Imagine you are told that if you choose a certain career there is a risk of developing severe neurological damage. Imagine that there is a chance of securing fame and fortune while doing something you love. Those of us who try to defend the morality of boxing often claim that this is a choice made by athletes who fully understand the risks. This might just be impossible.
The existence of risk in boxing is accepted but its precise nature remains unknown. Some boxers develop serious problems, some don't and the factors that increase susceptibility are unclear. This may change. A study at the Lou Revo Centre in Las Vegas is working with around five hundred active and retired fighters to understand why, with similar levels of trauma, some individuals are more at risk than others. At present, however, an aspiring boxer can’t be fully informed of the risks they face because no-one truly understands them. To take part in boxing is to take a chance.
Even ensuring that boxers understand what is known isn’t easy. Some will educate themselves but many will not. Trainers and promoters do not have a strong incentive to teach their charges; they are in the business of producing hungry prospects, not cautious thinkers. Boxing authorities should have more of an obligation to educate but even that would not necessarily lead to well-considered decisions. People are generally not good at weighing the benefits of today against the damage of the future and this imbalance is likely to be exacerbated by the self-confidence of a typical young boxer. Arrogance makes it easy to believe that the dangers that you are being told about will happen to someone else.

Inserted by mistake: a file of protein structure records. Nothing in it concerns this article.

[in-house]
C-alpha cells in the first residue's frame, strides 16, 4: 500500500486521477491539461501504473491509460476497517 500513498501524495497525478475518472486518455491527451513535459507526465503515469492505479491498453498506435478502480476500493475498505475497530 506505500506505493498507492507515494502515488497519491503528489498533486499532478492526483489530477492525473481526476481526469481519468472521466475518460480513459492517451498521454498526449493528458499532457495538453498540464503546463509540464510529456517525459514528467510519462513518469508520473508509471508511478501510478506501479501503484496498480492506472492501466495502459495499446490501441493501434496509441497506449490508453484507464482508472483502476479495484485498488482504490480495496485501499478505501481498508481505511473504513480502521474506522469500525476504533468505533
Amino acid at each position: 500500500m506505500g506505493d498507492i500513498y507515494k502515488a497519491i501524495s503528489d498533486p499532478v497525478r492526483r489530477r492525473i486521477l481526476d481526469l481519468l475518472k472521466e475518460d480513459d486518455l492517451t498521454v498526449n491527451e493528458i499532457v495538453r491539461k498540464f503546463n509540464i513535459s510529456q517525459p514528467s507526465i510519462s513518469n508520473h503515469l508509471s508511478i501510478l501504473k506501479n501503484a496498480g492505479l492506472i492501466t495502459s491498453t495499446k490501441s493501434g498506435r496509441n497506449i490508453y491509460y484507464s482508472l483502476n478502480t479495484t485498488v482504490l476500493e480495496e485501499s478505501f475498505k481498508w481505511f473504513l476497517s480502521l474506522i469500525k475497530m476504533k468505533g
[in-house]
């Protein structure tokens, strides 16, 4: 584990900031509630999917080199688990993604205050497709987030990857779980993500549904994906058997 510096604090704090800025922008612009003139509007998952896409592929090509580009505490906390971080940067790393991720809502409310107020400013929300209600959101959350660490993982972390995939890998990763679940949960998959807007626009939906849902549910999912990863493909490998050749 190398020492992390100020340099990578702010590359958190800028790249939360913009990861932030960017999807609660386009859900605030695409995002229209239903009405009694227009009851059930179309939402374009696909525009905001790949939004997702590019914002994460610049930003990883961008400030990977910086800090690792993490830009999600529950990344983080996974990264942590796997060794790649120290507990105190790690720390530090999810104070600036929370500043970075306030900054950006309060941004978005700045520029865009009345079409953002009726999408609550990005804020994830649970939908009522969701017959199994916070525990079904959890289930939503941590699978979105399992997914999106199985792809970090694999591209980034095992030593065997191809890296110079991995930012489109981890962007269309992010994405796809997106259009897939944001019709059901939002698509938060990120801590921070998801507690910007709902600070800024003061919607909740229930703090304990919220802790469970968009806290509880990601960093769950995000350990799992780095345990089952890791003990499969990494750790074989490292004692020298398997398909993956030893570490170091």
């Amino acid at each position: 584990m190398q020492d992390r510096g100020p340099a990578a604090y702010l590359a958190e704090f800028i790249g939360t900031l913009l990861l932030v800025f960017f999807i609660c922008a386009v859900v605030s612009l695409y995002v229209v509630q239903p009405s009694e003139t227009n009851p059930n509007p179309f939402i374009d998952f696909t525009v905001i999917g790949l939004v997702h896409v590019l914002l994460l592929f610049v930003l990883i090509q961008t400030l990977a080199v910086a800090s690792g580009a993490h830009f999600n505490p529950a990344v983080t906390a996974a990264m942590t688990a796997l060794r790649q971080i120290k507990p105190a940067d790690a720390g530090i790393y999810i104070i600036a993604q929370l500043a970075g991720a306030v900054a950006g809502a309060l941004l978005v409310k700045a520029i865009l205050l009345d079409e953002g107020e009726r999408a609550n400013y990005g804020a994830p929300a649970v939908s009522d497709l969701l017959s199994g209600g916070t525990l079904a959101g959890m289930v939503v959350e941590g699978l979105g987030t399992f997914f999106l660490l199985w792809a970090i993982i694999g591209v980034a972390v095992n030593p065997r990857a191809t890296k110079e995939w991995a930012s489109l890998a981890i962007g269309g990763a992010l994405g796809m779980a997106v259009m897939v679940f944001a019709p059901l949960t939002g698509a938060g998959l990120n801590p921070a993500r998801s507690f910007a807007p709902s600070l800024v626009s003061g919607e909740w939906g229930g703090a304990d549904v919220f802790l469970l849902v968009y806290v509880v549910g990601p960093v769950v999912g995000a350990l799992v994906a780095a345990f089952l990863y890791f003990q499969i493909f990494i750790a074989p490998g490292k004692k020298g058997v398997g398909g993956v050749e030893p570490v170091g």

The nature of the choice is not the same for all. Those from a background of poverty may have fewer alternatives and therefore a greater tolerance for risk. Boxing’s defenders see rags to riches stories are part of its glory, while its critics see a sport in which the poor risk danger to make money for the rich. Moral judgments aside, it’s clear that the choice looks different depending on where in society you’re looking from.
Most do accept that there should be some limitation on the right to choose to box. Few boxing fans are comfortable with the sight of James Toney, a 47-year-old who now slurs thickly through interviews, continuing to fight. Yet removing his right to choose at this point is not much of a safeguard. He was free to make the decisions that brought him to harm; indignation after the damage has been done offers little protection.
The decision to box is made with limited understanding of the risks, slanted perspective and for reasons as emotional as they are rational. It’s a flawed choice rather than a perfect calculation but it is not more flawed than many other life-changing decisions that are made every day. Boxers are not gladiators forced into danger for the entertainment of others but neither are they investors, carefully weighing risk against potential gains. They’re daredevils, taking on unknown danger partly for the promise of great prizes and often just for the sheer love of it. That the sports relies on young athletes’ right to gamble with their health is an uncomfortable truth that all boxing fans must make their peace with.